Masks of Memories: Art and Ceremony in Nineteenth Century Oceania

Museum of Art Museum of Art

Exhibition: Masks of Memories: Art and Ceremony in Nineteenth Century Oceania

Dates:

Location:

Markell Gallery
This exhibition presents extraordinary masks from the island New Ireland, part of Papua New Guinea, that residents performed in at funeral ceremonies to explore their cultural significance and collecting history connected to Maine.

Selected Objects

a full-head mask, made of wood and natural fibers in the 19th century

Mask (tatanua), artist unidentified, ca. 1800-1900, polychrome, wood, and natural fiber. Gift of Harold M. Sewall, 1898.73.

a full-head mask, made of wood and natural fibers in the 19th century
Mask (tatanua), artist unidentified, ca. 1800-1900, wood, pigment, fiber, and shell. Gift of Harold M. Sewall, 1898.73.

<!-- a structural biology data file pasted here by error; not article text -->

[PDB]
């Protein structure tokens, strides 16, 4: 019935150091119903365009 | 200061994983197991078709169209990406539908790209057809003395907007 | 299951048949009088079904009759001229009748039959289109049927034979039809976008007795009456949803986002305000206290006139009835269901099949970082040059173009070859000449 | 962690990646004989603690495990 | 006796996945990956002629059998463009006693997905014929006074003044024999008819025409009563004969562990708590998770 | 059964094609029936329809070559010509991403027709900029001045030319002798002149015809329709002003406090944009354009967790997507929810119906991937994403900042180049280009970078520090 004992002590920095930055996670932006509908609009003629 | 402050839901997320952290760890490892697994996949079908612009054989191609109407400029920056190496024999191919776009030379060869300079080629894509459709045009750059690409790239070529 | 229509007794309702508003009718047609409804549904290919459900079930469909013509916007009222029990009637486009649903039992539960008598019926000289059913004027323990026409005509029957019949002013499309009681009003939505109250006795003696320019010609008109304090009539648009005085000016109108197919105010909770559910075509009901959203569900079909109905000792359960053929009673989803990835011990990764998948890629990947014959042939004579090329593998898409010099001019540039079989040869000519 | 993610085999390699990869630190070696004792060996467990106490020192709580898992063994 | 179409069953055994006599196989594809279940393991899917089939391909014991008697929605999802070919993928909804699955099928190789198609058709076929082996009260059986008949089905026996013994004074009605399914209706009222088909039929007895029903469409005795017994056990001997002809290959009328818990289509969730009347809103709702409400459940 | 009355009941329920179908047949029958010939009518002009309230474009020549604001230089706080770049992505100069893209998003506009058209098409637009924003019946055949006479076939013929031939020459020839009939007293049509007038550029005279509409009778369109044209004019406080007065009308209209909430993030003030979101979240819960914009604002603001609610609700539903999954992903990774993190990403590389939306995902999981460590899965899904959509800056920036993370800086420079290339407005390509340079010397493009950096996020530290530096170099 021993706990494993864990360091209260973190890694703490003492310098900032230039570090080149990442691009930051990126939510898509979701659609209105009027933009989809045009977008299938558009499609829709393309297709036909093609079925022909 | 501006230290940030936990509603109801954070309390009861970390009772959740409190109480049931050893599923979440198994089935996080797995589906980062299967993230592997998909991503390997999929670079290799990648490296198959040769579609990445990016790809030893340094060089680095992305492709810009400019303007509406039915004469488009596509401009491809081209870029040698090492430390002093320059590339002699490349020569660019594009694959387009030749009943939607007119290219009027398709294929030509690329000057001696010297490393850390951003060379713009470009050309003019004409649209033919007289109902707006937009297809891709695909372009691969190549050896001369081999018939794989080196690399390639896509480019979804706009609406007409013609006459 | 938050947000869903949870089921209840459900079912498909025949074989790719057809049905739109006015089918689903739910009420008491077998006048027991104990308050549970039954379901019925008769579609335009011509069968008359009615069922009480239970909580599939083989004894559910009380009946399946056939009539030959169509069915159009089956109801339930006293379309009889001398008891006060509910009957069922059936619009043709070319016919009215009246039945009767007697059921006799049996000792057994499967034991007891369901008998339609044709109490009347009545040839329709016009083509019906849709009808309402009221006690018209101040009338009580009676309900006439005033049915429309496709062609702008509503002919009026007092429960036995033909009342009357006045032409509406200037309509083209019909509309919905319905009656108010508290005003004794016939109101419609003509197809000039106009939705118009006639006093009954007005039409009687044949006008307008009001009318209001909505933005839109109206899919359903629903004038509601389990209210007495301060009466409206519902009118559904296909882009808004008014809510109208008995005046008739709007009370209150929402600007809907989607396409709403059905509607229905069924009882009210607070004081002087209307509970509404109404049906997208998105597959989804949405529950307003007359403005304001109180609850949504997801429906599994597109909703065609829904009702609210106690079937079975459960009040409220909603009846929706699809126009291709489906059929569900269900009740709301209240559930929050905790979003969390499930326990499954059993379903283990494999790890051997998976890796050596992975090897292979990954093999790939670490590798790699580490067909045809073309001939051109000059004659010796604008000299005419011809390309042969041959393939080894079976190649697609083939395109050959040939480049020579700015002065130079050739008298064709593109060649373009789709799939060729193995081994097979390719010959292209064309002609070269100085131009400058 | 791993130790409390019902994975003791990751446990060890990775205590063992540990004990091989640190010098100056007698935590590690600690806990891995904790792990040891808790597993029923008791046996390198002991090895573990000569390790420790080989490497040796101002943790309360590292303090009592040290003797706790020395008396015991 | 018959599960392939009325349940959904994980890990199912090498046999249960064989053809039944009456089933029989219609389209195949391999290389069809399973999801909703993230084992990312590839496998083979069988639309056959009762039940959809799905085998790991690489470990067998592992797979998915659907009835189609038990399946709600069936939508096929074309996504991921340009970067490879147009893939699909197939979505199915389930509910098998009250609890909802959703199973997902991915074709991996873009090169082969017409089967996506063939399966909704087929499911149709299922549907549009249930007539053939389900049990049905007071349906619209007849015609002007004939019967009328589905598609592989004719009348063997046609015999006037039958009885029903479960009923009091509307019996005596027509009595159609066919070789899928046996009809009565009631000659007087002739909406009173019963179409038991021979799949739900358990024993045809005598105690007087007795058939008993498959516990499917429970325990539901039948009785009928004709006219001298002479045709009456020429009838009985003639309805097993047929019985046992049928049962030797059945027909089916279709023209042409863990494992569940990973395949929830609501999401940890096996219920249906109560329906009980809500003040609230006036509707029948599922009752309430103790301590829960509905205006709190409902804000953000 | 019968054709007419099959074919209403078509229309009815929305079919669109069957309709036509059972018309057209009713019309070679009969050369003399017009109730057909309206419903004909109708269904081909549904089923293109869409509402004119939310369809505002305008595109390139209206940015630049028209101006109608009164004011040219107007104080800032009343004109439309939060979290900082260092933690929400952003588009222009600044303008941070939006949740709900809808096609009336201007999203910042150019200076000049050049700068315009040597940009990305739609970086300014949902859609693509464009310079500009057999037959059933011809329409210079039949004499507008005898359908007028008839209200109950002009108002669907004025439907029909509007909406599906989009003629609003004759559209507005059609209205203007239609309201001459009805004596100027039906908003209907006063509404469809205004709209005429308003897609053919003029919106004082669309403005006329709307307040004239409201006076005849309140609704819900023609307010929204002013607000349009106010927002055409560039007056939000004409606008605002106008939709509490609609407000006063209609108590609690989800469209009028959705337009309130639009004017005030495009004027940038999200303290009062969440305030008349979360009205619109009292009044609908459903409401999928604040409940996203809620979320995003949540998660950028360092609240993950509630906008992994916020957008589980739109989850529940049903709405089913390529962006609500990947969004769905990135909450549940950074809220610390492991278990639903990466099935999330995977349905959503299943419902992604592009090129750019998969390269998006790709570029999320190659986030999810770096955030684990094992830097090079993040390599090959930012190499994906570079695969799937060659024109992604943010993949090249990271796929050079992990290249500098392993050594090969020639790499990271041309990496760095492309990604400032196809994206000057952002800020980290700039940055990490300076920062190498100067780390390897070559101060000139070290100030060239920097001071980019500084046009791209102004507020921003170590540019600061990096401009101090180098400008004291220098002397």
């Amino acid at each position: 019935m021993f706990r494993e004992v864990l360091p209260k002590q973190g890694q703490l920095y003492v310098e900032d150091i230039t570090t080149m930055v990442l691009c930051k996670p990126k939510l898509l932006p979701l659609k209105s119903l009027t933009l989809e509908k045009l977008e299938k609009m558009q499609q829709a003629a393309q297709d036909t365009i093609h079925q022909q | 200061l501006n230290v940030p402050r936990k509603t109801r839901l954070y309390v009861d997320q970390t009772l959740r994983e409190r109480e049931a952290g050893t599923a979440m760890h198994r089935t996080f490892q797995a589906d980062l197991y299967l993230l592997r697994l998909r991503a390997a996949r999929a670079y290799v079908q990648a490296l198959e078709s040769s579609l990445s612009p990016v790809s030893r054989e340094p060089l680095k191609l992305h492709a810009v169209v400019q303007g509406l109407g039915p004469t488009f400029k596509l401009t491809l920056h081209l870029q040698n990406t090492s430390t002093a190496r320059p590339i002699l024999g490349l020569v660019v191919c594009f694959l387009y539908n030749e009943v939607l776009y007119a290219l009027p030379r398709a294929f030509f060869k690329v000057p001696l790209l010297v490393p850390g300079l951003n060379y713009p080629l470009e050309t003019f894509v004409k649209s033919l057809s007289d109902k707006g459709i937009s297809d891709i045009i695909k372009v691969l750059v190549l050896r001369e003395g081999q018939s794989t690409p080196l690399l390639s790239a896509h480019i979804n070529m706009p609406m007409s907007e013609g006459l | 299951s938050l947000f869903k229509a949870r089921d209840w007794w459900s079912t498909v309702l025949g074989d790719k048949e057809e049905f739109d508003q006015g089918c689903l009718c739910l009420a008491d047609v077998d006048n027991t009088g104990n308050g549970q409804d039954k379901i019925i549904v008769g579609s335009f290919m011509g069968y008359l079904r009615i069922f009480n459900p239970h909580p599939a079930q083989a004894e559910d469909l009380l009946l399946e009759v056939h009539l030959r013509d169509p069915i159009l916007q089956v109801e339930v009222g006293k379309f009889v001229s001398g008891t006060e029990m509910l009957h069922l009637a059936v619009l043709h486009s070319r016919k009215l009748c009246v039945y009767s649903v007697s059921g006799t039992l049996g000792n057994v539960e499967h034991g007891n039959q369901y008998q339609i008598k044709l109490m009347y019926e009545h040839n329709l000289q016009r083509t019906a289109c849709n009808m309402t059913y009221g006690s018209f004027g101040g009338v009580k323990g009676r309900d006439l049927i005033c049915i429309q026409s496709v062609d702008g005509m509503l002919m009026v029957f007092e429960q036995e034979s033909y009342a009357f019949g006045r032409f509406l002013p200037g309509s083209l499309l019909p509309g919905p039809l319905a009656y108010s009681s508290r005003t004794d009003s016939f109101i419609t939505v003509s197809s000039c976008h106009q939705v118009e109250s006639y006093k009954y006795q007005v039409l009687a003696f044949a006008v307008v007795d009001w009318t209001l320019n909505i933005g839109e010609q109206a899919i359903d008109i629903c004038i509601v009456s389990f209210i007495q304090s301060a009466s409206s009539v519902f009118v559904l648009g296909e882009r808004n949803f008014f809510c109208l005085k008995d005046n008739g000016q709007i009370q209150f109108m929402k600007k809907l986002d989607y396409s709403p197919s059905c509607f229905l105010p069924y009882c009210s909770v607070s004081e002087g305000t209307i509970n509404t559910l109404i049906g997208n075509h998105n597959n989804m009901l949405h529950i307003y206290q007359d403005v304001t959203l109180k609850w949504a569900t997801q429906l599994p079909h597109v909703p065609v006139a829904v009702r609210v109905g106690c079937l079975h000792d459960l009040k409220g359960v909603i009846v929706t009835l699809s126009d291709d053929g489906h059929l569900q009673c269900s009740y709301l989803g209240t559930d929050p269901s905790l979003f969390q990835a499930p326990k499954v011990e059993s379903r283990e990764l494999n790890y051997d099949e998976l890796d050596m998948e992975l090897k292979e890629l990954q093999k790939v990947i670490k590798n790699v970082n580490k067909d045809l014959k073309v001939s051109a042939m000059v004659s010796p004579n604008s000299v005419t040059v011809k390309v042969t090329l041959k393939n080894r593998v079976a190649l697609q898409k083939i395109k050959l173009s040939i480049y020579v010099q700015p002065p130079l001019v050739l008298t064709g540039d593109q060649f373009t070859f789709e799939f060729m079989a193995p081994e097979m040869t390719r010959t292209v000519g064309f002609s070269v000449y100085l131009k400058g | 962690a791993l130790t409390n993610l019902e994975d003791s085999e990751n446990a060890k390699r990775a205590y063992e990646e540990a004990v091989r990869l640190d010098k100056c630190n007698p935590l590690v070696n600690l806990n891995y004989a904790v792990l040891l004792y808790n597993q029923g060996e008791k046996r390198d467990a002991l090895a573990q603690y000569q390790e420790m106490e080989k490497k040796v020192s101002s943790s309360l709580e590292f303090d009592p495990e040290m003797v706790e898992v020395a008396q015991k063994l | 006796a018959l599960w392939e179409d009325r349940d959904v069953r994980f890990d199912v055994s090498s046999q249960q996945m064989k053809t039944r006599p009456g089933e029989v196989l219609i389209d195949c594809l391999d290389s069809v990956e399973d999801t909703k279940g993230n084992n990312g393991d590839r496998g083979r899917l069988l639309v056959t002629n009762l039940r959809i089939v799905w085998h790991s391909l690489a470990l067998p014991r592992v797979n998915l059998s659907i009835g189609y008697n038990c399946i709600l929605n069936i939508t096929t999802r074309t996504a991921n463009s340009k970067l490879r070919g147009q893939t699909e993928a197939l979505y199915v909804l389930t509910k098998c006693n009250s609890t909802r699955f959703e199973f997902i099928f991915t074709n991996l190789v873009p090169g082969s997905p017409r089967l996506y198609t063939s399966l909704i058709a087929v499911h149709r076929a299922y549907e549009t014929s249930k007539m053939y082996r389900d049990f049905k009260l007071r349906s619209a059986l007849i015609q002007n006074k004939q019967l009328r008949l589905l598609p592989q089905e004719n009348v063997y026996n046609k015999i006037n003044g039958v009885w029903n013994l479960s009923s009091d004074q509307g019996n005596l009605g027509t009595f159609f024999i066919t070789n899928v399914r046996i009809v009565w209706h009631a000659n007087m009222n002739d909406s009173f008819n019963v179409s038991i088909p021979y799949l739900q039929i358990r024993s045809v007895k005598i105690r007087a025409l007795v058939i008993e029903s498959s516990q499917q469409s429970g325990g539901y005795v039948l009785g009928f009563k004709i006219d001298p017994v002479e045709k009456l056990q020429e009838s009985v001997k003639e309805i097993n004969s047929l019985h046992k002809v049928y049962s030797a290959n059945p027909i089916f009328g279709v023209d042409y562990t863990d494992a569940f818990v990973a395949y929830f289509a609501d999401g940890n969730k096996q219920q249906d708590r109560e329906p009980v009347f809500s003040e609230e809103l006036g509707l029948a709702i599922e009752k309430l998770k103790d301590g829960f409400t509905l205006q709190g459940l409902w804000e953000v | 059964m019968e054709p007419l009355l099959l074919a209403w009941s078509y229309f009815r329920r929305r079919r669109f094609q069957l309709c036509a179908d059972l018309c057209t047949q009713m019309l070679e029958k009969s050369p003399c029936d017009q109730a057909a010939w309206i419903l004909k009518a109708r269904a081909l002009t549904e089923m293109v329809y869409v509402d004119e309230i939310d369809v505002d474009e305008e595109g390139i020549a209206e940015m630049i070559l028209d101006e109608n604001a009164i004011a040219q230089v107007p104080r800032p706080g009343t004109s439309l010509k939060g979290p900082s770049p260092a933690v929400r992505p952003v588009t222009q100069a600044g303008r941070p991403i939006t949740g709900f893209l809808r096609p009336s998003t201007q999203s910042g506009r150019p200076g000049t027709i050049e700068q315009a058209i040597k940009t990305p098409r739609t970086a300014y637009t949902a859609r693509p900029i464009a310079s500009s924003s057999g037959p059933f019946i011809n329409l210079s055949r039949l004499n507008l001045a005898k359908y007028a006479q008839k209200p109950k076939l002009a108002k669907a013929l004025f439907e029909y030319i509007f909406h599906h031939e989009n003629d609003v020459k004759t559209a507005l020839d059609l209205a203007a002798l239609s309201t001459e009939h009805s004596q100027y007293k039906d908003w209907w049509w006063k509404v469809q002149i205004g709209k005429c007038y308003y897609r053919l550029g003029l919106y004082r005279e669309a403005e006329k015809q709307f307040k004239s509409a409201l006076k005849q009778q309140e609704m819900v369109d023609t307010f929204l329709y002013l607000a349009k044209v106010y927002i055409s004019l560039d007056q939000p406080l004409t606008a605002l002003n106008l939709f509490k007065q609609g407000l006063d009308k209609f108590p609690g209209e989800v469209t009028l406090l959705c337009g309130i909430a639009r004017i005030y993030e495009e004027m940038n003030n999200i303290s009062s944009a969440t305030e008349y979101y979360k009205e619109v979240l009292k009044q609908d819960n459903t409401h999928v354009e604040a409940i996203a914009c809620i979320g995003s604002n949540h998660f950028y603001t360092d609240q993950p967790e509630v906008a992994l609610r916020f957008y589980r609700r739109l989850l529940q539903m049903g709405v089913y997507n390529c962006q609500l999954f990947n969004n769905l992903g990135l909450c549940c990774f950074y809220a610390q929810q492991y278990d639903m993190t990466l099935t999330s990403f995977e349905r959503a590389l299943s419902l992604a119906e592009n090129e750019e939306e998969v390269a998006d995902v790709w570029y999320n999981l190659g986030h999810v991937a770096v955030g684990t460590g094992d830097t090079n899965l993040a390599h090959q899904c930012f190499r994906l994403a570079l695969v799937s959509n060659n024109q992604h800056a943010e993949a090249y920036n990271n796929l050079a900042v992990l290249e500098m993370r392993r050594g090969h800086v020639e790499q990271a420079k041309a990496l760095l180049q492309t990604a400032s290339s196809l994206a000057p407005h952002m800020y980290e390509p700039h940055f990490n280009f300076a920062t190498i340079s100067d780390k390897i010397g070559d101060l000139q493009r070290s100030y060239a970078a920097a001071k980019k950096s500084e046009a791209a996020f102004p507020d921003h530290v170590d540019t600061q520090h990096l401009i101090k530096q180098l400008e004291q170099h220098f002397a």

A stylized carving of a bird , with long beak

Artist unrecorded. Bird carving, nineteenth century, polychromed wood. New Ireland, Papua New Guinea. Gift of Harold M. Sewall, 1898.75 

a landscape/seascape with palm trees and small figures in the water

Océanie: Îlots Uvea (Wallis): Pêche aux Palmes, 1845, etching, by Charles Meryon. Museum Purchase, Susan Dwight Bliss Fund, 1974.36

About

At funeral ceremonies in the island New Ireland, part of Papua New Guinea, people performed wearing extraordinary masks. This exhibition explores the intersection of memory and ephemerality in such masks and cultural practices from New Ireland. It features nineteenth-century masks associated with these practices that Harold Sewall, U.S. Consul General to Samoa from Bath, Maine, donated to the Museum. The exhibition explores two lines of inquiry: the cultural significance and ephemeral qualities of masks associated with funerary ceremonies in New Irelandand the circulation of such objects beyond Oceania through collecting practices among Europeans and Americans.